Issue 09/04

May 7, 2004

Paula Kaufman, University Librarian, Editor




A survey of more than 7,000 faculty members indicates that enthusiasm about electronic resources, evident several years ago, has been replaced by a gnawing dissatisfaction with the scholarly materials that are available online, according to the head of the group that sponsored a recent survey. In the survey 81 percent of the faculty members agreed that unavailability of journal articles was a "substantial problem" for them, up from 68 percent in a similar survey conducted in 2000. In addition, 65 percent of those surveyed last year strongly agreed that "the process of locating information in academic journal literature is tedious and often hit-or-miss, and the act of physically searching through hard-copy collections is much too time-consuming and onerous." Fifty-nine percent had agreed with that statement three years earlier. The survey was sponsored by Ithaka, a new nonprofit venture backed by three foundations, with the goal of promoting the use of information technology in higher education. The survey was mailed to 44,060 professors, of whom 7,403—or 17 percent—submitted responses. Because of the low response rate, the results should be viewed as suggestive rather than definitive, said Kevin Guthrie, president of Ithaka, who presented the results last Friday at the spring meeting of the Coalition for Networked Information, in Alexandria, Va.  Survey participants were given a list of possibly desirable characteristics of a scholarly journal and asked to select those that were "very important" to faculty members. The characteristic that received the most votes—from 87 percent of respondents—was wide circulation. Three-fourths said a journal should ensure that its archives will be preserved indefinitely, 69 percent said publishing an article should be free for authors, and 58 percent said the journal should be available to readers free. Fifty-two percent said the journal should be highly selective. The only characteristic selected by less than a majority was that the journal be accessible in developing nations, which was selected by 47 percent. Eighty-four percent of the survey respondents said that archiving of electronic resources was very important to them. Chronicle of Higher Education 4/22/04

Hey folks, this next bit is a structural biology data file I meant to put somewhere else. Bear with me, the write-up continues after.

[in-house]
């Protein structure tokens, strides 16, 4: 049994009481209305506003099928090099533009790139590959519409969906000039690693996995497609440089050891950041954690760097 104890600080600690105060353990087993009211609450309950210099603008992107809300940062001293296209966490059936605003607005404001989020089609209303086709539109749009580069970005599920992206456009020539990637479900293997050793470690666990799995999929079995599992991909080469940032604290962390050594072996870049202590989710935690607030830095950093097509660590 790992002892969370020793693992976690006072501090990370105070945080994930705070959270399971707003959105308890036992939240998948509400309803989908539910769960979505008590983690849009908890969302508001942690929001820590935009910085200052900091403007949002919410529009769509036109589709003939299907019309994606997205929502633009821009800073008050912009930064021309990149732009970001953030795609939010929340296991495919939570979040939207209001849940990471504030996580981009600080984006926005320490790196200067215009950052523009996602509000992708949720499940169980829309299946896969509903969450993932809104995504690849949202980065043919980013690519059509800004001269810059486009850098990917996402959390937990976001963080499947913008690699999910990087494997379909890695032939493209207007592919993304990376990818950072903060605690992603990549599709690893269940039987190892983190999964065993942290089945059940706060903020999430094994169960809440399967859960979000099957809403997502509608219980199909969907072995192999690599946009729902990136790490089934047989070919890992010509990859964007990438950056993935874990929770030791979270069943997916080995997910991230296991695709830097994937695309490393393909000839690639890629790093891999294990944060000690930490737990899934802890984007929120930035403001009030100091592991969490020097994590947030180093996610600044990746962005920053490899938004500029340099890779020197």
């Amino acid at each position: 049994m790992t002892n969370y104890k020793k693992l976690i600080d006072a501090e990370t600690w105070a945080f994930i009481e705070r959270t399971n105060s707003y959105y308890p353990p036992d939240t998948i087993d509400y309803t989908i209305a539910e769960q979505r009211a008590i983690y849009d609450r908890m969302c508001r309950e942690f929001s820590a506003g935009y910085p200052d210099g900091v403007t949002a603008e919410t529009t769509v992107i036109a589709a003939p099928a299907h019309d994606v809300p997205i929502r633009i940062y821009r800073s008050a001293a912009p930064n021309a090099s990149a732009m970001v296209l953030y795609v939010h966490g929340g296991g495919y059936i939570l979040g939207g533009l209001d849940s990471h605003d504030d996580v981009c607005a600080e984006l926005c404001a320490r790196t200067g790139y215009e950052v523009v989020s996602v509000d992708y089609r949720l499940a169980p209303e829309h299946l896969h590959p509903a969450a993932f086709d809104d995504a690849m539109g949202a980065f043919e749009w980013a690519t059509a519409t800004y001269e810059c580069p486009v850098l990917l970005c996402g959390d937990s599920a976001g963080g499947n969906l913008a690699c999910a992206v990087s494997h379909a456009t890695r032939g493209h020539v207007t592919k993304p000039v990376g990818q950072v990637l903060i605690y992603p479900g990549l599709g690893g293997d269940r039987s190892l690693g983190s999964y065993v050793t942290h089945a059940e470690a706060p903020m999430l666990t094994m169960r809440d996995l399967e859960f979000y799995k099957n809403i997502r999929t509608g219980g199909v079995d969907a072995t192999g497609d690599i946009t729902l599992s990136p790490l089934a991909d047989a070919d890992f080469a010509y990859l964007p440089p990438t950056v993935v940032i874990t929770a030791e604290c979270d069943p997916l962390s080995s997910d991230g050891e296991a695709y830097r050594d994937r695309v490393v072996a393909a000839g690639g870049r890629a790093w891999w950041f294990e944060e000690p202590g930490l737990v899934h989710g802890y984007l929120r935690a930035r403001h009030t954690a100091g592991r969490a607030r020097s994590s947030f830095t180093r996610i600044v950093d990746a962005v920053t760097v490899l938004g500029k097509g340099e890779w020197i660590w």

Using a technique originally developed at Lawrence Berkeley National Laboratory to track the paths of subatomic particles, researchers are creating non-contact recordings of the earliest sound recordings. A light sensor captures images of the record's groove, and a computer uses the images to reconstruct the recording, filtering out any background noise to produce a blemish-free digital version, says the article. "If a recording is broken or cracked, it cannot be played at all using a stylus," says Carl Haber, who is leading the new project. "In our method, the separate pieces could be reassembled digitally."  Nature 4/19/04  Corante - Tech News: April 22, 2004



Just when you think you've got the hang of preserving the delicate papers of historic documents, along comes electronic parchment—as fragile as the real thing because rapidly changing technologies can render its content as unreadable as crumbing paper records. What's a government archive to do with the electronic records of, say, active military folks who will need documentation in 30 years to claim veterans' benefits or Food & Drug Administration records that document adverse reactions to drugs—long

after today's hardware and software are replaced by unimaginable innovations? The U.S. National Archives & Records Administration is in the midst of a plan to archive millions-billions of electronic government documents "so that anyone, anywhere, anytime, far into the future, can access these records with the technology in use then," says outgoing NARA director John W. Carlin. In addition to making a great leap forward in government archiving, he predicts the new products and processes will benefit other archivists—including colleges and universities, libraries and archives, small businesses and large corporations. The first installment of an operational ERA is scheduled to be up and running in 2007. (U.S. National Archives & Records Administration Prologue Spring 2004) ShelfLife, No. 153 (April 22 2004)



Russian literature scholars have a new resource at their fingertips: the Fundamental Electronic Library of Russian Literature and Folklore ( ) was launched in 2002 and has recently added an English version to facilitate non-Russian-speaking visitors. The site, known by the acronym FEB, has received high marks from academics who note its thoroughness and accuracy. For example, scholars can pore over five different versions of the complete works of Pushkin, including a 20-volume set published between 1937 and 1959. Every page of the set has been digitized and is available online, and Pushkin's poems, stories and letters are all reproduced in their original pre-Revolutionary orthography. FEB's 30 full-time staff members are busy on projects to add more authors' works (currently works by Tolstoy, Pushkin and Alexander Griboyedov are represented, as well as a number of ancient literary works). The site also includes several encyclopedias for philological research and FEB editor-in-chief Igor Pilshchikov says the resource may have a profound effect on that field: "In philology, as in other fields of the humanities, a great deal of effort is spent on routine tasks like searching. Traditionally, philologists spend about 80% of their time searching for material, and 20% actually analyzing it. With our site, this ratio can be reversed." (The Moscow Times 16-22 Apr 2004) ShelfLife, No. 153 (April 22 2004)